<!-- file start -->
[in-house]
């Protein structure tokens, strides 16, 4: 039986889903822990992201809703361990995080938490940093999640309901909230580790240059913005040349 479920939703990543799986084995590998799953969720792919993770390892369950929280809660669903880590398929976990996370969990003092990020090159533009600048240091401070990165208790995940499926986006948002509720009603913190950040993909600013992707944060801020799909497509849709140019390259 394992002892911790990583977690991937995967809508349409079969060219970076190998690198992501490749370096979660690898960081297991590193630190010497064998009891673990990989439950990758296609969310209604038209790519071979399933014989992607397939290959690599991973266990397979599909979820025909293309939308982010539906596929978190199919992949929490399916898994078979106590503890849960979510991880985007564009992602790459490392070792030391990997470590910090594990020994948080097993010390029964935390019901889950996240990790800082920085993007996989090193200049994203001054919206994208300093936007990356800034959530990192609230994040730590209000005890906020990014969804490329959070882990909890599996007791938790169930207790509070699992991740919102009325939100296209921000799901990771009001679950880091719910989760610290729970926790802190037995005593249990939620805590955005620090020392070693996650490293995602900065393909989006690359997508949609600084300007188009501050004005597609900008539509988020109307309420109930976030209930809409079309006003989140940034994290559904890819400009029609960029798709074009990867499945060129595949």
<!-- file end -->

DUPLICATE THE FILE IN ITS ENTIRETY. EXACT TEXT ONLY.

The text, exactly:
[in-house]
């Protein structure tokens, strides 16, 4: 039986889903822990992201809703361990995080938490940093999640309901909230580790240059913005040349 479920939703990543799986084995590998799953969720792919993770390892369950929280809660669903880590398929976990996370969990003092990020090159533009600048240091401070990165208790995940499926986006948002509720009603913190950040993909600013992707944060801020799909497509849709140019390259 394992002892911790990583977690991937995967809508349409079969060219970076190998690198992501490749370096979660690898960081297991590193630190010497064998009891673990990989439950990758296609969310209604038209790519071979399933014989992607397939290959690599991973266990397979599909979820025909293309939308982010539906596929978190199919992949929490399916898994078979106590503890849960979510991880985007564009992602790459490392070792030391990997470590910090594990020994948080097993010390029964935390019901889950996240990790800082920085993007996989090193200049994203001054919206994208300093936007990356800034959530990192609230994040730590209000005890906020990014969804490329959070882990909890599996007791938790169930207790509070699992991740919102009325939100296209921000799901990771009001679950880091719910989760610290729970926790802190037995005593249990939620805590955005620090020392070693996650490293995602900065393909989006690359997508949609600084300007188009501050004005597609900008539509988020109307309420109930976030209930809409079309006003989140940034994290559904890819400009029609960029798709074009990867499945060129595949």